We use the photometric information contained in individual pixels of 44,964 (0.019 < z < 0.125 and -23.5 < Mr < -20.5) galaxies in the Fourth Data Release (DR4) of the Sloan Digital Sky Survey to investigate the effects of environment on galaxy star formation (SF). We use the pixel-z technique, which combines stellar population synthesis models with photometric redshift template fitting on the scale of individual pixels in galaxy images. Spectral energy distributions are constructed, sampling a wide range of properties such as age, star formation rate (SFR), dust obscuration, and metallicity. By summing the SFRs in the pixels, we demonstrate that the distribution of total galaxy SFR shifts to lower values as the local density of surrounding galaxies increases, as found in other studies. The effect is most prominent in the galaxies with the highest SF, and we see the break in the SFR-density relation at a local galaxy density of ≈0.05 (Mpc h -1)-3. Since our method allows us to spatially resolve the SF distribution within galaxies, we can calculate the mean SFR of each galaxy as a function of radius. We find that on average the mean SFR is dominated by SF in the central regions of galaxies, and that the trend for suppression of SFR in high-density environments is driven by a reduction in this nuclear SF. We also find that the mean SFR in the outskirts is largely independent of environmental effects. This trend in the mean SFR is shared by galaxies which are highly star forming, while those which are weakly star forming show no statistically significant correlation between their environment and the mean SFR at any radius.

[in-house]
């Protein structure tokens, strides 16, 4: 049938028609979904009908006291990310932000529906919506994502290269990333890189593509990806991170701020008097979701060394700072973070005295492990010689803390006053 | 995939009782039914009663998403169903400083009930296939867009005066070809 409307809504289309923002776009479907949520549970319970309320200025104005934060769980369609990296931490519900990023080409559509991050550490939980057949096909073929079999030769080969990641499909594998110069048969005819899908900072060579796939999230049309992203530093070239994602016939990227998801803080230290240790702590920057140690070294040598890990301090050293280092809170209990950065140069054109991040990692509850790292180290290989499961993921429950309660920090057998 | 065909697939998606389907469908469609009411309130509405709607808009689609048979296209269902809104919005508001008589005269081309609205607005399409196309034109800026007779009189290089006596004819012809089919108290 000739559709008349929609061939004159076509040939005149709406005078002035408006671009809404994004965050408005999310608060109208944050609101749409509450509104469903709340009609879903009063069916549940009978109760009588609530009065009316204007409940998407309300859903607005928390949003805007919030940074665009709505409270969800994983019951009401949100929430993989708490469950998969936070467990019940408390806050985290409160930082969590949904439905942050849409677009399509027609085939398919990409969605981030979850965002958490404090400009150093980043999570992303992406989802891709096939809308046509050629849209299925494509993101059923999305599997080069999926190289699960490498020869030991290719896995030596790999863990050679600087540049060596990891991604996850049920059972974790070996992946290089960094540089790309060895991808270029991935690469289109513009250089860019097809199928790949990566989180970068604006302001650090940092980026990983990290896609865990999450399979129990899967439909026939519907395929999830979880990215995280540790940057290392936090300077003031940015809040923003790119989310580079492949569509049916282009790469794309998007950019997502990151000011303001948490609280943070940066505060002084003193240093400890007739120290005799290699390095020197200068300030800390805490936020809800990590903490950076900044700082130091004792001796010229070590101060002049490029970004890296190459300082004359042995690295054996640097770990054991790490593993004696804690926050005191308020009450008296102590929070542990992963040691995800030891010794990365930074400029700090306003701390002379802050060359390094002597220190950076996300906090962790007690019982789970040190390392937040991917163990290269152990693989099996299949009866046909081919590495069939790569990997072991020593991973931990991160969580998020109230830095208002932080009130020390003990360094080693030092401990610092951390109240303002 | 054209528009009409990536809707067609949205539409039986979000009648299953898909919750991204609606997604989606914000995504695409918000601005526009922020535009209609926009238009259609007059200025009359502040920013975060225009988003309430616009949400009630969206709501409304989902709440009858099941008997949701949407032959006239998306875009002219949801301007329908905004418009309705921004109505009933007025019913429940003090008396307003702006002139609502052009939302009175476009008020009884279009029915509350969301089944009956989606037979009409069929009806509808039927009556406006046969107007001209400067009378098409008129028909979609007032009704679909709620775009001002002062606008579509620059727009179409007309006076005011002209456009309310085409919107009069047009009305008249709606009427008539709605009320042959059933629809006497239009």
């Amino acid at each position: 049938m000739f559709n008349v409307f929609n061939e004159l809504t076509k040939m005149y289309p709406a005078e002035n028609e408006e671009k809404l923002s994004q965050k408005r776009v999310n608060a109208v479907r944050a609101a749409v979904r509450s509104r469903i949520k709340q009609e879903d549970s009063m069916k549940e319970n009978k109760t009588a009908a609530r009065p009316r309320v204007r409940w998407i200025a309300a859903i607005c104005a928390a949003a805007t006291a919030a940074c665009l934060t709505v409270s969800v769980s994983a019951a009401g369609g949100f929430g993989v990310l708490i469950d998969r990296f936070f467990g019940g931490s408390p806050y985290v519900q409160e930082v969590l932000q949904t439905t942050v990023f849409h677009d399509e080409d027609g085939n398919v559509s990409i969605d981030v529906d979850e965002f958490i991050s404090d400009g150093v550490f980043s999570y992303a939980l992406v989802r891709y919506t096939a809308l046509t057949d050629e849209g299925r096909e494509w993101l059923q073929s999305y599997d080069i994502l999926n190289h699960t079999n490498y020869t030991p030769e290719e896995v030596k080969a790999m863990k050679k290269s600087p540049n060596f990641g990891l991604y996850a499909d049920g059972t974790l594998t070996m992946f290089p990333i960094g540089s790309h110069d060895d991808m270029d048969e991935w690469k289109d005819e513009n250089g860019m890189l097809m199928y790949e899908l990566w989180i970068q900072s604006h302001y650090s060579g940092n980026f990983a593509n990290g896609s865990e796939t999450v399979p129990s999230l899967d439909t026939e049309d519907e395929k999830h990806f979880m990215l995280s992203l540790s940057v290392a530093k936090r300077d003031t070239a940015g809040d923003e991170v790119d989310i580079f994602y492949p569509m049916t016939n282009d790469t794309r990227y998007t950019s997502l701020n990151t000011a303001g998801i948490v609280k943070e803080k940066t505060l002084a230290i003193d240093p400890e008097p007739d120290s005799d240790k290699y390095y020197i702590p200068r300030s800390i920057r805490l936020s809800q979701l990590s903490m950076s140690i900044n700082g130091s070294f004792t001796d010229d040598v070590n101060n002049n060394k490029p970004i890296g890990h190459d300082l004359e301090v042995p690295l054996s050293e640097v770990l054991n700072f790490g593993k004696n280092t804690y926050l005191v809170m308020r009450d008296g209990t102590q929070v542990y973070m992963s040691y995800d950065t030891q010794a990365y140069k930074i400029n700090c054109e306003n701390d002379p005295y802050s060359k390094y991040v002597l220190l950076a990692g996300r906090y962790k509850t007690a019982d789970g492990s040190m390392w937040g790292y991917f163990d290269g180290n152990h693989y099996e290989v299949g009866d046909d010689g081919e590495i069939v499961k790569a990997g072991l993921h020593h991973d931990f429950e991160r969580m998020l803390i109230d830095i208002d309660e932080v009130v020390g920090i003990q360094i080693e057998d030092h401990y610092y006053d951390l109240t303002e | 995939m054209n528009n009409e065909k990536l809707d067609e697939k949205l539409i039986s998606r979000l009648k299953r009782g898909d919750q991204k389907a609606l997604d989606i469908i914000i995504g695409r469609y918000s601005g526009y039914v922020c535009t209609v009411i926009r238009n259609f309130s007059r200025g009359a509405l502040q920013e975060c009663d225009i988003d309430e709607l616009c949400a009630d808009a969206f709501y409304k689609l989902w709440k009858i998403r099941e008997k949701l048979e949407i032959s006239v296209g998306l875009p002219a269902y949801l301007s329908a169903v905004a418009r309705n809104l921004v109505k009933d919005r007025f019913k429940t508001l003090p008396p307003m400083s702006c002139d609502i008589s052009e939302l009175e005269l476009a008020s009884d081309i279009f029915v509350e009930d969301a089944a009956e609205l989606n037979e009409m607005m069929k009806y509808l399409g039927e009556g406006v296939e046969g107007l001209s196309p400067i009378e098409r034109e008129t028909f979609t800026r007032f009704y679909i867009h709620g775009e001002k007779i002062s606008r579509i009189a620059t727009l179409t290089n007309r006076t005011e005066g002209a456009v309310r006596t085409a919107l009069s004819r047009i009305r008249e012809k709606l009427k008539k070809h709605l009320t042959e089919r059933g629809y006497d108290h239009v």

- Cosmology: observations
- Galaxies: distances and redshifts
- Galaxies: evolution
- Galaxies: formation